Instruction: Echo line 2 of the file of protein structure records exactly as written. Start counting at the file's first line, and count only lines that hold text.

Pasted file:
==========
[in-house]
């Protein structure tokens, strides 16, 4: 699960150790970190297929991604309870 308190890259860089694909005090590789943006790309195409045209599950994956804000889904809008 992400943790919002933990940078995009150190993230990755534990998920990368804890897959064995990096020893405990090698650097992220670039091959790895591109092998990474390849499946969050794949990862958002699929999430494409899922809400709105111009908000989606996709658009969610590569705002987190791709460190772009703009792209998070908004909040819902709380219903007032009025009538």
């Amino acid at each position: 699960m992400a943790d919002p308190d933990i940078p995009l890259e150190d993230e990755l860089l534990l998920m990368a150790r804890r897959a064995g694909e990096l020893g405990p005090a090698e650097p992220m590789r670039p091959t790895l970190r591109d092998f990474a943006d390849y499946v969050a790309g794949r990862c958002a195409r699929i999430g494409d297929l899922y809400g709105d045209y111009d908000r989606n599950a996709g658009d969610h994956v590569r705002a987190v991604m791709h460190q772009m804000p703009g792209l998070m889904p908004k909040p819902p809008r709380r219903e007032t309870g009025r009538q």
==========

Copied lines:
């Protein structure tokens, strides 16, 4: 699960150790970190297929991604309870 308190890259860089694909005090590789943006790309195409045209599950994956804000889904809008 992400943790919002933990940078995009150190993230990755534990998920990368804890897959064995990096020893405990090698650097992220670039091959790895591109092998990474390849499946969050794949990862958002699929999430494409899922809400709105111009908000989606996709658009969610590569705002987190791709460190772009703009792209998070908004909040819902709380219903007032009025009538």